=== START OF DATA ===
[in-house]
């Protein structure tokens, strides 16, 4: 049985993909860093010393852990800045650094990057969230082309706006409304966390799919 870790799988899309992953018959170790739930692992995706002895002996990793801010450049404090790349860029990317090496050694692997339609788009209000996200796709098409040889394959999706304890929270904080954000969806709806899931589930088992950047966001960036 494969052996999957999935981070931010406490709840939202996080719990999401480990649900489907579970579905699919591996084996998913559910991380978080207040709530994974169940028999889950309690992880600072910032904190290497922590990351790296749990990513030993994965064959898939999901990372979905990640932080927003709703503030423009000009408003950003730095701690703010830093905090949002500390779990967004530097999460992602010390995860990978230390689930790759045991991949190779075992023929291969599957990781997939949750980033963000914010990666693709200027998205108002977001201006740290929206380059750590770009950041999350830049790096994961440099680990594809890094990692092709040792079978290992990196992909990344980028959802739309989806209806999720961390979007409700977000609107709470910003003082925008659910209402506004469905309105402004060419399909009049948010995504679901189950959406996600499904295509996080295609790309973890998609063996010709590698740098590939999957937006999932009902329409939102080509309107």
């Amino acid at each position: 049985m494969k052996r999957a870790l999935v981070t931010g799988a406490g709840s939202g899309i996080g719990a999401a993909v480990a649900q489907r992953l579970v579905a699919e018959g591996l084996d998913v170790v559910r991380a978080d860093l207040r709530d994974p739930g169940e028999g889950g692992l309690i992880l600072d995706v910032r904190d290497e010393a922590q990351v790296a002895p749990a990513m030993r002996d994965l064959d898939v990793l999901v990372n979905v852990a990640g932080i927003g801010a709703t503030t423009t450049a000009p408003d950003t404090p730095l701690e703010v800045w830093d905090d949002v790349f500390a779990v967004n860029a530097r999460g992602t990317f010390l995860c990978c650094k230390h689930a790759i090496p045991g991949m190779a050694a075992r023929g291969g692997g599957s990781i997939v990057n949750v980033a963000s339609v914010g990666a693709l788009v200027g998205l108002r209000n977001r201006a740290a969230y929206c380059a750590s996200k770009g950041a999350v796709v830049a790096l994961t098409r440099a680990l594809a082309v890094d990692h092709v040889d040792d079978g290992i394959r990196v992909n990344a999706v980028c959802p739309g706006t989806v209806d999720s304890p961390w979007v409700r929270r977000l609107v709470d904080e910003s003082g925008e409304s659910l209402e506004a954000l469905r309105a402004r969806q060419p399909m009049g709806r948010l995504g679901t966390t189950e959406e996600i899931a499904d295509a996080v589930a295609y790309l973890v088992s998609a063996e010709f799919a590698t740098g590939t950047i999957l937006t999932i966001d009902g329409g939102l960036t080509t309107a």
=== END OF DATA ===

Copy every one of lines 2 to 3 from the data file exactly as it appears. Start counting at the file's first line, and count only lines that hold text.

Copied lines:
């Protein structure tokens, strides 16, 4: 049985993909860093010393852990800045650094990057969230082309706006409304966390799919 870790799988899309992953018959170790739930692992995706002895002996990793801010450049404090790349860029990317090496050694692997339609788009209000996200796709098409040889394959999706304890929270904080954000969806709806899931589930088992950047966001960036 494969052996999957999935981070931010406490709840939202996080719990999401480990649900489907579970579905699919591996084996998913559910991380978080207040709530994974169940028999889950309690992880600072910032904190290497922590990351790296749990990513030993994965064959898939999901990372979905990640932080927003709703503030423009000009408003950003730095701690703010830093905090949002500390779990967004530097999460992602010390995860990978230390689930790759045991991949190779075992023929291969599957990781997939949750980033963000914010990666693709200027998205108002977001201006740290929206380059750590770009950041999350830049790096994961440099680990594809890094990692092709040792079978290992990196992909990344980028959802739309989806209806999720961390979007409700977000609107709470910003003082925008659910209402506004469905309105402004060419399909009049948010995504679901189950959406996600499904295509996080295609790309973890998609063996010709590698740098590939999957937006999932009902329409939102080509309107």
């Amino acid at each position: 049985m494969k052996r999957a870790l999935v981070t931010g799988a406490g709840s939202g899309i996080g719990a999401a993909v480990a649900q489907r992953l579970v579905a699919e018959g591996l084996d998913v170790v559910r991380a978080d860093l207040r709530d994974p739930g169940e028999g889950g692992l309690i992880l600072d995706v910032r904190d290497e010393a922590q990351v790296a002895p749990a990513m030993r002996d994965l064959d898939v990793l999901v990372n979905v852990a990640g932080i927003g801010a709703t503030t423009t450049a000009p408003d950003t404090p730095l701690e703010v800045w830093d905090d949002v790349f500390a779990v967004n860029a530097r999460g992602t990317f010390l995860c990978c650094k230390h689930a790759i090496p045991g991949m190779a050694a075992r023929g291969g692997g599957s990781i997939v990057n949750v980033a963000s339609v914010g990666a693709l788009v200027g998205l108002r209000n977001r201006a740290a969230y929206c380059a750590s996200k770009g950041a999350v796709v830049a790096l994961t098409r440099a680990l594809a082309v890094d990692h092709v040889d040792d079978g290992i394959r990196v992909n990344a999706v980028c959802p739309g706006t989806v209806d999720s304890p961390w979007v409700r929270r977000l609107v709470d904080e910003s003082g925008e409304s659910l209402e506004a954000l469905r309105a402004r969806q060419p399909m009049g709806r948010l995504g679901t966390t189950e959406e996600i899931a499904d295509a996080v589930a295609y790309l973890v088992s998609a063996e010709f799919a590698t740098g590939t950047i999957l937006t999932i966001d009902g329409g939102l960036t080509t309107a």